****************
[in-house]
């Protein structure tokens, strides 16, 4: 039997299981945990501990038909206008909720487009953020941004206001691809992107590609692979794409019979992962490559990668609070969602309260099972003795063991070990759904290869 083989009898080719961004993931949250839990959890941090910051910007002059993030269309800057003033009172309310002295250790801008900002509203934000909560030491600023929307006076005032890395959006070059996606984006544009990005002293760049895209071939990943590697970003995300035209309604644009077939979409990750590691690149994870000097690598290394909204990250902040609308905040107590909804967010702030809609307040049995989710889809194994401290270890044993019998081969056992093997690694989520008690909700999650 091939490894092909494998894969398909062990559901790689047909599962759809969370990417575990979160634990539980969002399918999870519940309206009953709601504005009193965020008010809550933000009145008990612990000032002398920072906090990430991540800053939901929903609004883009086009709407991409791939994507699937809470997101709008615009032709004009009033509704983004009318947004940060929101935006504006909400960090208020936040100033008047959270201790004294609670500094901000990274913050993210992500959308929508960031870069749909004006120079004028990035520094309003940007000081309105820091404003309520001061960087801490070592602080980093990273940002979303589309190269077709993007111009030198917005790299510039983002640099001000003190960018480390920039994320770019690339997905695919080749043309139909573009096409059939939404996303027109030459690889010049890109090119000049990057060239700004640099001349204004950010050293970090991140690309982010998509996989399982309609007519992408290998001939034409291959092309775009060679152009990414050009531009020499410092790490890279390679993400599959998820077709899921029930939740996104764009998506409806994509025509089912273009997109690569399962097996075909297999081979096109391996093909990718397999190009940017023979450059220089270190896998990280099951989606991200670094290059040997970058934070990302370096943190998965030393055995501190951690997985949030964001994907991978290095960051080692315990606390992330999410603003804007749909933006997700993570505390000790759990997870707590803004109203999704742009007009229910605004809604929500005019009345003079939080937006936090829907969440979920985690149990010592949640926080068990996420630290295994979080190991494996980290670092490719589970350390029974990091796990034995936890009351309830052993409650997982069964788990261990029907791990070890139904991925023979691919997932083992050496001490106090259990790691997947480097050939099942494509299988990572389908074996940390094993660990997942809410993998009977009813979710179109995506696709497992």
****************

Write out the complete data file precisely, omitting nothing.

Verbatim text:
[in-house]
């Protein structure tokens, strides 16, 4: 039997299981945990501990038909206008909720487009953020941004206001691809992107590609692979794409019979992962490559990668609070969602309260099972003795063991070990759904290869 083989009898080719961004993931949250839990959890941090910051910007002059993030269309800057003033009172309310002295250790801008900002509203934000909560030491600023929307006076005032890395959006070059996606984006544009990005002293760049895209071939990943590697970003995300035209309604644009077939979409990750590691690149994870000097690598290394909204990250902040609308905040107590909804967010702030809609307040049995989710889809194994401290270890044993019998081969056992093997690694989520008690909700999650 091939490894092909494998894969398909062990559901790689047909599962759809969370990417575990979160634990539980969002399918999870519940309206009953709601504005009193965020008010809550933000009145008990612990000032002398920072906090990430991540800053939901929903609004883009086009709407991409791939994507699937809470997101709008615009032709004009009033509704983004009318947004940060929101935006504006909400960090208020936040100033008047959270201790004294609670500094901000990274913050993210992500959308929508960031870069749909004006120079004028990035520094309003940007000081309105820091404003309520001061960087801490070592602080980093990273940002979303589309190269077709993007111009030198917005790299510039983002640099001000003190960018480390920039994320770019690339997905695919080749043309139909573009096409059939939404996303027109030459690889010049890109090119000049990057060239700004640099001349204004950010050293970090991140690309982010998509996989399982309609007519992408290998001939034409291959092309775009060679152009990414050009531009020499410092790490890279390679993400599959998820077709899921029930939740996104764009998506409806994509025509089912273009997109690569399962097996075909297999081979096109391996093909990718397999190009940017023979450059220089270190896998990280099951989606991200670094290059040997970058934070990302370096943190998965030393055995501190951690997985949030964001994907991978290095960051080692315990606390992330999410603003804007749909933006997700993570505390000790759990997870707590803004109203999704742009007009229910605004809604929500005019009345003079939080937006936090829907969440979920985690149990010592949640926080068990996420630290295994979080190991494996980290670092490719589970350390029974990091796990034995936890009351309830052993409650997982069964788990261990029907791990070890139904991925023979691919997932083992050496001490106090259990790691997947480097050939099942494509299988990572389908074996940390094993660990997942809410993998009977009813979710179109995506696709497992």